Archbishop: I wouldn't be in the position to say which is the right thing. But I will say this: we are trying for reconciliation... I, for my own, did advise the president last year to have a national conference in which all segments of our population will come. Now the reason were two-fold: First for reconciliation [for them to] voice out their opinion. Secondly, to map out the future and then they can be members of it. Two thousand delegates were present from all sectors and sections of our country. And, for me, it was a success. The original plan, when I saw certain things that were not correct, I published in the paper the critique of the plan together with a pastoral letter to call attention to the authority that this is not what we envisaged. And everything was corrected. Instead of four or five days, we had nearly four weeks. And I asked the president to be present, and he was present In my judgment, that was one of the first time in the history of our country that you had mass participation in mapping the future of our country. And during that meeting, for me, it was a psychotherapy ­ where the people tell what they went through, where their rights were violated, and so forth. And that is the first process in reconciliation. That was very, very good ­ I must say that.

TP: What happened to the recommendations from the conference?

Archbishop: Unfortunately, and I brought this to the attention of the president, the results were supposed to be published in January [1999] and then hopefully we would start the implementation because what the people discussed there [at the conference] if everything would be implemented we would have real, and genuine reconciliation, reconstruction and rehabilitation. But up until now, it hasn't and I feel very, very disappointed. Just two months ago, I had the occasion to bring it up to the president, to bring it up to other people in meetings, in seminars, in lectures because I believe that is the process where reconciliation can be effective. Reconstruction can be effective because it is the people speaking. Up until now, nothing has been done in terms of publishing. We were told that they were working on it, now it's a year and three months since those events happened. So I am baffled ­ I don't know whether the government does not have the political will to do so - yet it is in the interest of everybody.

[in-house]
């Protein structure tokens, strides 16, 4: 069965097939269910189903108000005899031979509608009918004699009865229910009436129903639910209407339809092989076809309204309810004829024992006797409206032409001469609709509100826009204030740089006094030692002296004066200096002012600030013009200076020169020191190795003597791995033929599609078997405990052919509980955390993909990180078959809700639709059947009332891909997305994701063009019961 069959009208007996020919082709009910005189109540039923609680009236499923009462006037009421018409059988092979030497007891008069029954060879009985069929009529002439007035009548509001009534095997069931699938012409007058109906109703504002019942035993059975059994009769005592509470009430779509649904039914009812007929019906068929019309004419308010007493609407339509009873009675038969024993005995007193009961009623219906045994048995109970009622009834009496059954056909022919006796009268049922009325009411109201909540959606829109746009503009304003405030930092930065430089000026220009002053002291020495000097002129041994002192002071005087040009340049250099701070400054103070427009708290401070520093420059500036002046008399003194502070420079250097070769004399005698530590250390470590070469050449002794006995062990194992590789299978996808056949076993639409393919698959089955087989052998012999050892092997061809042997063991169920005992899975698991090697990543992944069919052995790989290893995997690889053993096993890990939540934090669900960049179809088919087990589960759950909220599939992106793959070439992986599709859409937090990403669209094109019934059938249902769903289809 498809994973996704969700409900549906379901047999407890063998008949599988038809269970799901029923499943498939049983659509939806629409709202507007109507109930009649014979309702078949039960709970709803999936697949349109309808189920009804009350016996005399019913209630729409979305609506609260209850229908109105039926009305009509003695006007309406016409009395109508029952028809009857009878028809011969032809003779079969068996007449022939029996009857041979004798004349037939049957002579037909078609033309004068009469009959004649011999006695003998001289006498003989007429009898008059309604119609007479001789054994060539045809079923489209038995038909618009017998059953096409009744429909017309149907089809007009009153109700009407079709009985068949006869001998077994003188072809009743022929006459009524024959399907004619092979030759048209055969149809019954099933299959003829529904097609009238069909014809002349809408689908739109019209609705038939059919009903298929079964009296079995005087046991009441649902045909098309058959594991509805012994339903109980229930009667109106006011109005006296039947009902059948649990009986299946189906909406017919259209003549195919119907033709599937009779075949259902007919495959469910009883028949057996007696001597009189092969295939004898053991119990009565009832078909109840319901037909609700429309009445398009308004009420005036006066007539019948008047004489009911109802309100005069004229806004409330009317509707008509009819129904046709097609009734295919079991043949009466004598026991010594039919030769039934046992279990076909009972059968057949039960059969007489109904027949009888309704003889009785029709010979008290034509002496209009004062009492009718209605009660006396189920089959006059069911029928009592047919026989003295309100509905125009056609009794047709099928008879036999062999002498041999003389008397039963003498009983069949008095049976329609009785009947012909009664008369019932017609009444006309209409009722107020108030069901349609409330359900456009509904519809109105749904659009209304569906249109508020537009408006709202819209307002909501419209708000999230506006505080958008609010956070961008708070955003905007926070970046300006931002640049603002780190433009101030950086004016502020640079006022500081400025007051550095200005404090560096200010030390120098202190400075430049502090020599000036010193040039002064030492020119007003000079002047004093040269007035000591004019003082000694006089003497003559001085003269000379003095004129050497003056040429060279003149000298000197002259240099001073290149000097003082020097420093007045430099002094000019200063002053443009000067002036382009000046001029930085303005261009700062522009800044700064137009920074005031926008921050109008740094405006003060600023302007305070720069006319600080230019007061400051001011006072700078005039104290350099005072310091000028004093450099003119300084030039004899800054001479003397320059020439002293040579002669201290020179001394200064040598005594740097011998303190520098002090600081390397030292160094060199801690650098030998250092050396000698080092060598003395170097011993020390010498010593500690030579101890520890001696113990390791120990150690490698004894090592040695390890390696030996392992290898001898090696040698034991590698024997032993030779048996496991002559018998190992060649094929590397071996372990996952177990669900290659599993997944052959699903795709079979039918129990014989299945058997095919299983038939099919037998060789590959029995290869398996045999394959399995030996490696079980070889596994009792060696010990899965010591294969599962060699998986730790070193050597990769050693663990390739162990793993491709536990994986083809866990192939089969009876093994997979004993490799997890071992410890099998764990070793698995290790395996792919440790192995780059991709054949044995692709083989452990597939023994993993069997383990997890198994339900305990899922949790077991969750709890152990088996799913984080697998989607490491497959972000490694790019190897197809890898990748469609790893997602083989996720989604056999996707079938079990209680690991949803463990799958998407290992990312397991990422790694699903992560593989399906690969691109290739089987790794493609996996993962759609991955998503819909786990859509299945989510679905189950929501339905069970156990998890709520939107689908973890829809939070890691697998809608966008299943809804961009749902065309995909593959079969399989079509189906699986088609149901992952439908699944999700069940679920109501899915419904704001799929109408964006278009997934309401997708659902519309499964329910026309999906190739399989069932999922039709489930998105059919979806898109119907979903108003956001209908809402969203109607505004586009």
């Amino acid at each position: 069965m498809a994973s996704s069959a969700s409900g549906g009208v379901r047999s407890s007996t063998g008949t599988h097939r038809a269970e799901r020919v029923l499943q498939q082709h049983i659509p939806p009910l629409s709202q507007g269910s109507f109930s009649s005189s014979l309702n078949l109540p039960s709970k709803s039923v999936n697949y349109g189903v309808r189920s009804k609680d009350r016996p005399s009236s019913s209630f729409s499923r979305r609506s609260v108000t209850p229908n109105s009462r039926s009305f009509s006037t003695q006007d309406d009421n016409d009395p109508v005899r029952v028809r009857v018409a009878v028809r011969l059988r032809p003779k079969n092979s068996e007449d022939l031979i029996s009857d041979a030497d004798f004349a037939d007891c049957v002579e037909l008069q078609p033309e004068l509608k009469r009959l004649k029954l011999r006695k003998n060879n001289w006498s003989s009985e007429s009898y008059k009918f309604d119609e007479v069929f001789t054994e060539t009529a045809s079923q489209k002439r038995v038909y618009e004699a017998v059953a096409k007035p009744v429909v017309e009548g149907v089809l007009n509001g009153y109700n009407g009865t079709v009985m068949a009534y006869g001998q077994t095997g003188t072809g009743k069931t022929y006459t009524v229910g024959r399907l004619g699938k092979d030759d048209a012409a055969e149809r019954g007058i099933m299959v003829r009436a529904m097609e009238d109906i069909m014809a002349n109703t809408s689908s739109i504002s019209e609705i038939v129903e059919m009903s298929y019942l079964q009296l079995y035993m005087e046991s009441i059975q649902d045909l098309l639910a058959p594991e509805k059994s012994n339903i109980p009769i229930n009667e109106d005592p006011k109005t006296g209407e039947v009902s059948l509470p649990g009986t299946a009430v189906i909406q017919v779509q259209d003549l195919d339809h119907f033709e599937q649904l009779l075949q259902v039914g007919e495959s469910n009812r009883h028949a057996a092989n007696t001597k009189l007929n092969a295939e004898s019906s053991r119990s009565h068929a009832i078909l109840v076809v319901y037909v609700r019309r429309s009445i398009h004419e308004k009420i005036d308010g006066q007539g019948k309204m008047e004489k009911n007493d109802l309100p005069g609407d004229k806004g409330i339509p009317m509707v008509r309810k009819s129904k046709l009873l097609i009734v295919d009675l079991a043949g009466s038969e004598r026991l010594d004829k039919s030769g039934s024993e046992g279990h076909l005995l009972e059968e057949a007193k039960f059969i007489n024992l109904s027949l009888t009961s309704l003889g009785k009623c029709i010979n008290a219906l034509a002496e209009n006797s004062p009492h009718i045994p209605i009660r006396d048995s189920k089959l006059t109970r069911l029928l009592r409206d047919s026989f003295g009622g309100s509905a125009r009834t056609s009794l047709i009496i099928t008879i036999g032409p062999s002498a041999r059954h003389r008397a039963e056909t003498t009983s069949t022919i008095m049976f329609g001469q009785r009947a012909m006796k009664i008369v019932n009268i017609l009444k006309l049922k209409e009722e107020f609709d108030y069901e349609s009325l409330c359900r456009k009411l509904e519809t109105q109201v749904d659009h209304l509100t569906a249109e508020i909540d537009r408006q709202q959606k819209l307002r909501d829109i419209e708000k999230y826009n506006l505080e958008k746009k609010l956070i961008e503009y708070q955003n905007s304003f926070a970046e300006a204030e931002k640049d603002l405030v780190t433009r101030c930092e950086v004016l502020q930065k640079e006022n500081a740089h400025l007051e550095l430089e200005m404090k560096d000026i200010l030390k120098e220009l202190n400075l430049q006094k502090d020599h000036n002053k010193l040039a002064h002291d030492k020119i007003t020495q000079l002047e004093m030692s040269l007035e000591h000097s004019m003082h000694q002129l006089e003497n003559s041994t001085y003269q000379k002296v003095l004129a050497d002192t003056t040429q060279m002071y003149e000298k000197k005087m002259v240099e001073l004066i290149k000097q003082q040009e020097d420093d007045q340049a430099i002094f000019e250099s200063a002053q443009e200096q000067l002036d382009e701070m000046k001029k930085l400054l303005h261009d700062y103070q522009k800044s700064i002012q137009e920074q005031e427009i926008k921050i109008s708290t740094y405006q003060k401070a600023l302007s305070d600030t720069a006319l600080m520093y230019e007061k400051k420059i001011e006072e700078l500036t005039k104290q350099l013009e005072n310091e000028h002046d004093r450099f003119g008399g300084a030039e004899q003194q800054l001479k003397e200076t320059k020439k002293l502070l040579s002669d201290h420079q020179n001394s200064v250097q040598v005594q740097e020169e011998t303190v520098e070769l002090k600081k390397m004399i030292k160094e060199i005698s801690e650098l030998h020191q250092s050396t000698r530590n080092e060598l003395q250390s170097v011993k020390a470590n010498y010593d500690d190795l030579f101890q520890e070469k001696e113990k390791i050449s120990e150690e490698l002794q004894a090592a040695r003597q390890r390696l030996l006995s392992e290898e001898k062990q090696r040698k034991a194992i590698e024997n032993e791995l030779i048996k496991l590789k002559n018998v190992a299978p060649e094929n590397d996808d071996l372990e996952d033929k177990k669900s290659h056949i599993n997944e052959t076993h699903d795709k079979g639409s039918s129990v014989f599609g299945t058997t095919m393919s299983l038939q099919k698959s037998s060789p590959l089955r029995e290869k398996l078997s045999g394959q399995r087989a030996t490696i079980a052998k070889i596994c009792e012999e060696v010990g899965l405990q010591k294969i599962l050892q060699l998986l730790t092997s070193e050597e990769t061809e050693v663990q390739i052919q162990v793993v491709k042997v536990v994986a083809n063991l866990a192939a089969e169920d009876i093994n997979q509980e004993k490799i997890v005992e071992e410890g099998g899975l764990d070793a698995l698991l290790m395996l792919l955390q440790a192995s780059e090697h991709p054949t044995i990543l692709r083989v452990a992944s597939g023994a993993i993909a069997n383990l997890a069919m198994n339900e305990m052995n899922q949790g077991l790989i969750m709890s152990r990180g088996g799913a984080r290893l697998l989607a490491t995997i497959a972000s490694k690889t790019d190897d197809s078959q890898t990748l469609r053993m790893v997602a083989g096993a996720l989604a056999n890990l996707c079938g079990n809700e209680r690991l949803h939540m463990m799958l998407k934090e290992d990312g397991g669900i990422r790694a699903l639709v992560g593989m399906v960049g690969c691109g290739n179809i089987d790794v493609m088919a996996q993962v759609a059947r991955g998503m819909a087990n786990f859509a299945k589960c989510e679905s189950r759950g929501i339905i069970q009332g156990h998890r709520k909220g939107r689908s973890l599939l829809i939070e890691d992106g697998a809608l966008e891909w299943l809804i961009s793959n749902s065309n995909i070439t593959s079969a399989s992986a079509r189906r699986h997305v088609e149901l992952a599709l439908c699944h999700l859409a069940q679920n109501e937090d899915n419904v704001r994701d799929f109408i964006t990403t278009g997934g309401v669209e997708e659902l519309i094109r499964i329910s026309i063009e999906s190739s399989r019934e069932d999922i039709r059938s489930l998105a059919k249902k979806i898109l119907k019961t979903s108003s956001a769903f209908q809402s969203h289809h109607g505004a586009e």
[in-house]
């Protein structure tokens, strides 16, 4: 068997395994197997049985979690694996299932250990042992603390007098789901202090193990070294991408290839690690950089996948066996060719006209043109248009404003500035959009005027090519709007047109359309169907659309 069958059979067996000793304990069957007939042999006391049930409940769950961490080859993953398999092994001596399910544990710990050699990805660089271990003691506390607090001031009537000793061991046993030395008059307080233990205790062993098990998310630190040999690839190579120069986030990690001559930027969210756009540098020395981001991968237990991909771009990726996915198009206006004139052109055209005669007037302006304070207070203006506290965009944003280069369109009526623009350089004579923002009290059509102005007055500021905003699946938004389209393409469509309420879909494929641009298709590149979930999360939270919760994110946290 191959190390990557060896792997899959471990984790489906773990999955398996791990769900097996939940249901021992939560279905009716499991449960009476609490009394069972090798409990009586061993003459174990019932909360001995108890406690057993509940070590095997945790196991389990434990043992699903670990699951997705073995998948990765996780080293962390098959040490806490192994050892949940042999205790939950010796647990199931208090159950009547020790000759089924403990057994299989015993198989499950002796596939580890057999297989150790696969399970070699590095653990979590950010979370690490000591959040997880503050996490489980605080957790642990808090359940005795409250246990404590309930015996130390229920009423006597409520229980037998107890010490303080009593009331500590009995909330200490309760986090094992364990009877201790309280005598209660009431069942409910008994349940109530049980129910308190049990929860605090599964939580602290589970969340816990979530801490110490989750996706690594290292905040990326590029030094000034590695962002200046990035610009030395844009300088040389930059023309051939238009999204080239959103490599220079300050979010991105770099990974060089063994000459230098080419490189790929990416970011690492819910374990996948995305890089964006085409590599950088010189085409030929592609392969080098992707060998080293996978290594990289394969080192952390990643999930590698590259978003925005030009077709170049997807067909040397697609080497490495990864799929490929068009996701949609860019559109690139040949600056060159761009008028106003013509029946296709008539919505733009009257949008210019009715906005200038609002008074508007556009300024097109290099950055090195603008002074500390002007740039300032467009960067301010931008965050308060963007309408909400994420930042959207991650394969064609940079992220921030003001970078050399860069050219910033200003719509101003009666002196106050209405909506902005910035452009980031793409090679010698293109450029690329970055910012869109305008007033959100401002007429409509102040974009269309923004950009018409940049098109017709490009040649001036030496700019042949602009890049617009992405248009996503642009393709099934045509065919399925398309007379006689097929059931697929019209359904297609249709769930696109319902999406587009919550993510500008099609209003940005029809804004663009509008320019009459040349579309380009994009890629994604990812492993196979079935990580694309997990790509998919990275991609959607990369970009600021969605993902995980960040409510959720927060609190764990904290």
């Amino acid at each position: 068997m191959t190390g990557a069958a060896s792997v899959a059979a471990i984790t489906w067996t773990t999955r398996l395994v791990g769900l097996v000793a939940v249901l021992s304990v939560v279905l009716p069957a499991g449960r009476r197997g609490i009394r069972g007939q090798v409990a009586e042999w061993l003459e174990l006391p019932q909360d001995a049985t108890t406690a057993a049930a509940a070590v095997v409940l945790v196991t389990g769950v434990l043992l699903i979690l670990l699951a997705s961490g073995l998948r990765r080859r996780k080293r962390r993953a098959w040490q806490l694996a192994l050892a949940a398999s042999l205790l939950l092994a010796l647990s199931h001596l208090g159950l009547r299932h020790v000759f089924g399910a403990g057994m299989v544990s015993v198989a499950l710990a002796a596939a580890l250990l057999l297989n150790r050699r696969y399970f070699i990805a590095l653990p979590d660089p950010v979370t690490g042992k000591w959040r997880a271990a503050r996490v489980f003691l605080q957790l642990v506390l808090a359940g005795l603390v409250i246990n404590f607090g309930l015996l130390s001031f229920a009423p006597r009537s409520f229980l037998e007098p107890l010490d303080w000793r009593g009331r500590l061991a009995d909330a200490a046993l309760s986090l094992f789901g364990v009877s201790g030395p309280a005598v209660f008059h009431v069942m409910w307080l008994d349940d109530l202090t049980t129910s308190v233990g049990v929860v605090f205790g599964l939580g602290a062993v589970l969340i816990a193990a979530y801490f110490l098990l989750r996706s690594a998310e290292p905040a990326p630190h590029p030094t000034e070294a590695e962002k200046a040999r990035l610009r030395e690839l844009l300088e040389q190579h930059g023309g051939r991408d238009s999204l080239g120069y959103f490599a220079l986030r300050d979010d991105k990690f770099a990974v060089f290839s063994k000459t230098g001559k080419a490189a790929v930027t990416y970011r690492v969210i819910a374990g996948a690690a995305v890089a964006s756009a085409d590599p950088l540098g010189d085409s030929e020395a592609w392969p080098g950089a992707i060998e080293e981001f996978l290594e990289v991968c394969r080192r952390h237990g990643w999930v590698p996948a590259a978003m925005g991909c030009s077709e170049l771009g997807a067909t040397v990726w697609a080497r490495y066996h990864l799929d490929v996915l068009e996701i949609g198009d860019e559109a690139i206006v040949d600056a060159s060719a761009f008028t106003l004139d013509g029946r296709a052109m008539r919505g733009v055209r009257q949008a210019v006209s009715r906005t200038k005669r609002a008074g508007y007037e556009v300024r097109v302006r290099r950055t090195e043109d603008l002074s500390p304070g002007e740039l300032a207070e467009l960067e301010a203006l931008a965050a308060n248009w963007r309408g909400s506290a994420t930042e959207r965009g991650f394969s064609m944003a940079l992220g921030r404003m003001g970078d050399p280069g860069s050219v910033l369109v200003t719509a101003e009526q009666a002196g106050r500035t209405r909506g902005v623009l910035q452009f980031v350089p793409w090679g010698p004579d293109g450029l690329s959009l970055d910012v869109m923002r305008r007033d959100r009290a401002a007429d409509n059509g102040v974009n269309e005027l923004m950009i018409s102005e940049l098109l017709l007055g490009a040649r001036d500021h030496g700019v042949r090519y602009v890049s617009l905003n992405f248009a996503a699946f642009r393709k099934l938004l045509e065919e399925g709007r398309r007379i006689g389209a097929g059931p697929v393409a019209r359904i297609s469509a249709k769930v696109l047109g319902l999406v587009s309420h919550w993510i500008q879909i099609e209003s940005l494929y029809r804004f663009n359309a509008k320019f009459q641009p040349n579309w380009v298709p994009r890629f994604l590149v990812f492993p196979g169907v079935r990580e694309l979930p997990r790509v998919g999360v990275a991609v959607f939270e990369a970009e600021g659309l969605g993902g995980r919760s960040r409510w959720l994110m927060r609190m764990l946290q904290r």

TP: There has been a number of conferences held on the need for Peace and Reconciliation in the last year and a half. First there was the Chicago Conference held in April 1998 under the auspices of the Rev. Jesse Jackson Rainbow Push Coalition. This was later followed the July 1998 Reconciliation Conference held in Monrovia. If the purpose was to bring together all sides involved in the war, there was a noticeable absence of several factions such as that of the Johnson and Kromah, etc. Would you care to comment?

Archbishop: I think you are overlapping ­ we don't have factions. We don't have factions now. This is the problem I found here in the United States. Many Liberians here are factionalized. We don't have factions Let me tell you my opinion. All these people who came to liberate us, they came to kill us. And none of them has done any good for us. Since 1979 ­ 1980, I've been through it ­ my life has been threatened. Y'all sit down here, you don't know what we have gone through. And all these burgers come and say they've come to liberate us. I always say they [came] to take our soul from our body. So I have no time for them ­ all of them butchered us. No one is better than the other one. For ten straight years, we had this in the Doe administration, where we suffered. To crown all, we had this civil war which had no objective ­ [but] for power and greed That's why we don't want to hear about faction. Whether this man belong to Alahaji Kromah, they belong to Roosevelt Johnson, they belong George Boley, they are irrelevant to our society. We want peace in our country. Tell me - what was their objective? We can't find the objective